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Capital markets: Investors assess the challenge of QE exit volatility

Weakness in some passive strategies will be exposed; active managers hope to exploit market uncertainty.

How to monetize the central banks’ exit from quantitative easing – and the associated rise in interest rates – is the most important challenge facing investors today. It also marks the most fundamental shift in their operating environment for a very long time. 

James McAlevey-160x186
James McAlevey,
Aviva Investors

“Central banks have been so influential in the way that asset prices have behaved. For most of the past decade, that environment has been supportive of cheap index tracking with markets going up in a straight line: it has been difficult to improve on that outcome for investors,” admits James McAlevey, senior portfolio manager, fixed income at Aviva Investors in London.  “As active managers, we think capital has been misallocated into short vol and smart beta strategies. We take the other side. We see the structural foundations changing in the US Treasury market and we might get some macro surprises. The single event most likely to be the catalyst is more aggressive interest hiking from the Fed. All strategies are reliant on a moderate Fed – what if that doesn’t happen?”

Volatility is what happens. 

Deutsche Bank’s credit strategist Jim Reid observes of a recent meeting: “One client remarked that this was the first of such gatherings in a long time where nobody had really mentioned buying very historically cheap volatility. That, he thought, might be a sign that now might be the time.” 

On July 20, however, the CBOE Volatility Index closed under 10 for a record sixth straight day in a row, falling 2.2% to 9.58. 

Important components

McAlevey argues that volatility is coming and that it will be driven by foreign investors – in particular China – stepping back from the US treasury market as other investments start to offer better value. 

This means that the domestic, more price-sensitive US investor will become a more important component of the buyer base. 

“We like buying vol on interest rates,” he confirms. “We don’t like short-dated options, we like long-dated options. You can go and buy 10- or 20-year options that are very liquid and don’t cost a lot for the first two years.”

If volatility does return, active managers such as Aviva believe that weaknesses in some passive strategies could be exposed. 

“I am not calling an end to smart beta,” says McAlevey. “But investors should not look at smart beta as a new paradigm, a new tool. There is a place for it, but investors shouldn’t look at it as the solution. These funds are wholly dependent on low volatility. If volatility increases, then their business model becomes challenged.” 

Bruno Taillardat, head of smart beta at asset manager Amundi in Paris, concedes that some smart beta strategies are challenged by volatility. 

“Minimum variance strategies have natural exposure to very low volatility stocks and are seen as a proxy for bonds,” he explains. “It is rational to be cautious about the impact of interest rates on minimum variance strategies. One solution is to build portfolios that look beyond volatility to integrate a wider spectrum of risks such as valuation and interest rate sensitivity. This is where active smart beta management makes sense. It is marginally more expensive but still cheaper than fundamental management.”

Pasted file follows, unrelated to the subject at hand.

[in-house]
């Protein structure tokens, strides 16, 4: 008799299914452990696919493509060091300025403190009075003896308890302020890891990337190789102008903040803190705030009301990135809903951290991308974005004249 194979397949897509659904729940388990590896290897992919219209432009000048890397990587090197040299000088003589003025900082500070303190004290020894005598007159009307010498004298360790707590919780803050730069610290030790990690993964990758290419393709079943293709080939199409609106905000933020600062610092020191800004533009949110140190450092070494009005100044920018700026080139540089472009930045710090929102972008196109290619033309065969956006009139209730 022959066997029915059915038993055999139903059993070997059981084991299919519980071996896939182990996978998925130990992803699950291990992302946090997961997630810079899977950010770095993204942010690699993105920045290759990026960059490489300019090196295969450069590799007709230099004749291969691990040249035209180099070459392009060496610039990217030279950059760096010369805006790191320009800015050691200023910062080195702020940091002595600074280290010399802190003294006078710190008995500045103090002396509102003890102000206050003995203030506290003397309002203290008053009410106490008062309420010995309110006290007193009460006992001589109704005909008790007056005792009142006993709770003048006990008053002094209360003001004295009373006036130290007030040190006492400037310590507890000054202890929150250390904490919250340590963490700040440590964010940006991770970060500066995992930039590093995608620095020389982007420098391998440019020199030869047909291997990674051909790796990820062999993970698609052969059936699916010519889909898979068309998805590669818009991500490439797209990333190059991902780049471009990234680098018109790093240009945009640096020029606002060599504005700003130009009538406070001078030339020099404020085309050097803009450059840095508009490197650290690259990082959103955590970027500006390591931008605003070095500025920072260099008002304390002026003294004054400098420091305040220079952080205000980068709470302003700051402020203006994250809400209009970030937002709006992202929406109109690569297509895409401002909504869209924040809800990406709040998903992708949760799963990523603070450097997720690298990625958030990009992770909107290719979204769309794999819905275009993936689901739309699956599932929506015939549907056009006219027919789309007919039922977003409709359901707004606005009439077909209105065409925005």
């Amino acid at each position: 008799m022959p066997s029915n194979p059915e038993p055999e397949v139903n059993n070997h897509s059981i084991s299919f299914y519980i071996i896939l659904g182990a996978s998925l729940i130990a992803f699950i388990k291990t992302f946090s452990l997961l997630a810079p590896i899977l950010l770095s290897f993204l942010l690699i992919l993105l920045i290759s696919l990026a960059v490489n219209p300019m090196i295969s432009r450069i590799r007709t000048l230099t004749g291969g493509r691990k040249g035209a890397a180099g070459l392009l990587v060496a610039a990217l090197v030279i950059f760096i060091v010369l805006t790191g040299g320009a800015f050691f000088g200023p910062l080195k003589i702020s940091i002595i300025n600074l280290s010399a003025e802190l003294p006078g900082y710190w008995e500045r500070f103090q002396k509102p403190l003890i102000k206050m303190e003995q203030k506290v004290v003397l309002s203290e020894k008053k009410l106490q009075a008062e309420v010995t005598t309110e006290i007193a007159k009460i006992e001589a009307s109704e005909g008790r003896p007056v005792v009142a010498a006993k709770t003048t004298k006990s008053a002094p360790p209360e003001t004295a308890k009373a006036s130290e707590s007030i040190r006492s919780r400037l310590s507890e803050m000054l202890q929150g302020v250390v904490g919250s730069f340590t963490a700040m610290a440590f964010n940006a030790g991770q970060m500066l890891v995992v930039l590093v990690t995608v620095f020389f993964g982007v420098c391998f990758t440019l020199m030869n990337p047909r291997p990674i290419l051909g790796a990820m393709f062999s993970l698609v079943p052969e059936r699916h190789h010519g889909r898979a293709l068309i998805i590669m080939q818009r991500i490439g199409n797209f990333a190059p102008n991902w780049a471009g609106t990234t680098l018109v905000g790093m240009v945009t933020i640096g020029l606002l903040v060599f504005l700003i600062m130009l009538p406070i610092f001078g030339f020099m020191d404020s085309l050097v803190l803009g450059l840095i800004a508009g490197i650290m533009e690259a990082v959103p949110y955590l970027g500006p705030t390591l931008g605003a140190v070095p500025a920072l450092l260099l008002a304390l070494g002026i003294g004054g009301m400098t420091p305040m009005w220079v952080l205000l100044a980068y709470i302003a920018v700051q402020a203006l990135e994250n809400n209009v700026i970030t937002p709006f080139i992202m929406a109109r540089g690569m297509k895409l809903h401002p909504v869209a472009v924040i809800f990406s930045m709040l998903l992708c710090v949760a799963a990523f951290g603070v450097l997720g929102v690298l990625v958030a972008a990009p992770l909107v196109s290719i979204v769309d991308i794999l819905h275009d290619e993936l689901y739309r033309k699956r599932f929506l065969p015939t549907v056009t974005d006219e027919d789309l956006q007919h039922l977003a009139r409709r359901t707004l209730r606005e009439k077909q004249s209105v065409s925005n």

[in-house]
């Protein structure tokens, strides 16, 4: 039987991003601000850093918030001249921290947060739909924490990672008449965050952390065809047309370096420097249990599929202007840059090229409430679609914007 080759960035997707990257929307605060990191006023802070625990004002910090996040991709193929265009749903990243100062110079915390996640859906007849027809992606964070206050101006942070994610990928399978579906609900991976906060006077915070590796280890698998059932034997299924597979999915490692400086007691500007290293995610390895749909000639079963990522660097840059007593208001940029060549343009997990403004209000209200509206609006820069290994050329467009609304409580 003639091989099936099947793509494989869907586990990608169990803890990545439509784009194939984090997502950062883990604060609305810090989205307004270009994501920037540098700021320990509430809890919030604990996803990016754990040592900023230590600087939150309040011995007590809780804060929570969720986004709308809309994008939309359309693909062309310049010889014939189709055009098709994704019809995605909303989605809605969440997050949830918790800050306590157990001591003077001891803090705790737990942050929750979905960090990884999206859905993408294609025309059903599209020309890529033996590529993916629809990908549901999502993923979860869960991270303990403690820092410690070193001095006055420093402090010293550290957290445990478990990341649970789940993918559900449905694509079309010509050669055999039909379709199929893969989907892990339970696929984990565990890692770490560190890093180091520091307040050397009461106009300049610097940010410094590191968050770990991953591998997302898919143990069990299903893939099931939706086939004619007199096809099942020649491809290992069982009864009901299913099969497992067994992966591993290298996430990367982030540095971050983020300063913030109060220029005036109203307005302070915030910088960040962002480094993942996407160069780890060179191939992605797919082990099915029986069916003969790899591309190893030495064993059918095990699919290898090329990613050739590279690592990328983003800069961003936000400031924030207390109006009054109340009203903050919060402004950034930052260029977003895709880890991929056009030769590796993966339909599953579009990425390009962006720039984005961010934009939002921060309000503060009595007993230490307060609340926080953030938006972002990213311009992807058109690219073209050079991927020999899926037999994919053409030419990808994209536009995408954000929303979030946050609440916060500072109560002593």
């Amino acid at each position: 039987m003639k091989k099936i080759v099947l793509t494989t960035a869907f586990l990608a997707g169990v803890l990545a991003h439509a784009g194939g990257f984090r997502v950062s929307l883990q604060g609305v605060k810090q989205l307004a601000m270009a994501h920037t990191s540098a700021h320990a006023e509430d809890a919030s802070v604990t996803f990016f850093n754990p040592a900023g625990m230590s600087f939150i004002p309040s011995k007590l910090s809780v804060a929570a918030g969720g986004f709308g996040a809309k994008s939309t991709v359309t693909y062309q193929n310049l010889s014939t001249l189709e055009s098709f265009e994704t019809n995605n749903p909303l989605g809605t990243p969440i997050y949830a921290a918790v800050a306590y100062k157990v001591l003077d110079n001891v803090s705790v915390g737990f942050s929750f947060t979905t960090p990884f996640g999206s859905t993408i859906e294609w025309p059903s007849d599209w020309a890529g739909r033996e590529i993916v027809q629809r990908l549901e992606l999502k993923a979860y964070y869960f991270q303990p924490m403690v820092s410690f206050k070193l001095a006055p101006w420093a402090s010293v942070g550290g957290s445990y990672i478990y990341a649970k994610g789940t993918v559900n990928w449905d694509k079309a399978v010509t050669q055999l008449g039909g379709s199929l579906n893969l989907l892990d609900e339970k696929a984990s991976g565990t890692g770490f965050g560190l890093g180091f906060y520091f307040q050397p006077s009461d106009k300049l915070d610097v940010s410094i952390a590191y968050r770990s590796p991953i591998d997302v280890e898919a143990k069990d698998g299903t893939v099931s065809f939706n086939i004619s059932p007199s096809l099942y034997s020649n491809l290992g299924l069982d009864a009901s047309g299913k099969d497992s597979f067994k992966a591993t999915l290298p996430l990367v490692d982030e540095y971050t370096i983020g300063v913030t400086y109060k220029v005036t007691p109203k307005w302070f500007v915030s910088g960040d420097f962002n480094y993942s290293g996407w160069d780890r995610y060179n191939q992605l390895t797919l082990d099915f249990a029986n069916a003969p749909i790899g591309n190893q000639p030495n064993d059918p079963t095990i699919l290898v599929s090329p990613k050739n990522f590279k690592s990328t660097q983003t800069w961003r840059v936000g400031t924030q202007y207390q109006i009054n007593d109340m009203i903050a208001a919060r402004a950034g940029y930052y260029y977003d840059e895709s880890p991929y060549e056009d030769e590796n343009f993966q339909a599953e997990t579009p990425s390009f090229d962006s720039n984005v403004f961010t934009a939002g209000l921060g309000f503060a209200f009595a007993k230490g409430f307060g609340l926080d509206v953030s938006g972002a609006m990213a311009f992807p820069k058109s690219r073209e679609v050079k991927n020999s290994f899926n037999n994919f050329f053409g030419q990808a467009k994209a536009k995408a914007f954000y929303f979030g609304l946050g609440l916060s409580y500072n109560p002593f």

The question is whether or not this more diverse approach to smart beta, known as factor investing, will be enough to perform in a period of heightened volatility. 

Felix Goltz, head of applied research at Edhec Risk Institute in Paris, says it depends on the factors. 

“Even in multi-factor strategies, if they include one or several factors that are defensive, you can get interest-rate exposure,” he explains. “Quite often multi-factor strategies might have defensive characteristics and some might give you minimum variance-like performance. As an investor, you should be concerned about this and you should avoid such strategies if you do not want this bias. But you can control such biases within a multi-factor approach by allocating to the appropriate factors.”

More active

Another question is whether or not the return of volatility will play to the strengths of active management. Unsurprisingly, McAlevey thinks it will. 

“The difference between what we do and what index tracking does has now passed its peak,” he argues. “Maybe in future, investors will think that paying 40 basis points a year for active management might be the right thing to do rather than five basis points for index funds.” 

Amundi’s Taillardat argues, however, that appetite for smart beta will remain. 

“Investors now ask for a better degree of analysis when they assess smart beta and factor investing strategies,” he tells Euromoney. “In the last three to four years, all strategies have enjoyed a very favourable environment. Now investors are focusing more on the hidden risks behind these strategies, but they still remain interested in them. There is still high uncertainty coming from equity markets and substantial appetite for defensive strategies.”

Edhec’s Goltz argues that the appetite for passive strategies will remain robust. 

“The move to passive investment has nothing to do with low interest rates,” he declares. “It is driven by the disappointment of investors in active strategies. The promise of alpha has not been delivered. A rise in interest rates will be good for active managers that out-guess the market concerning this hike, but, on average, active managers won’t.”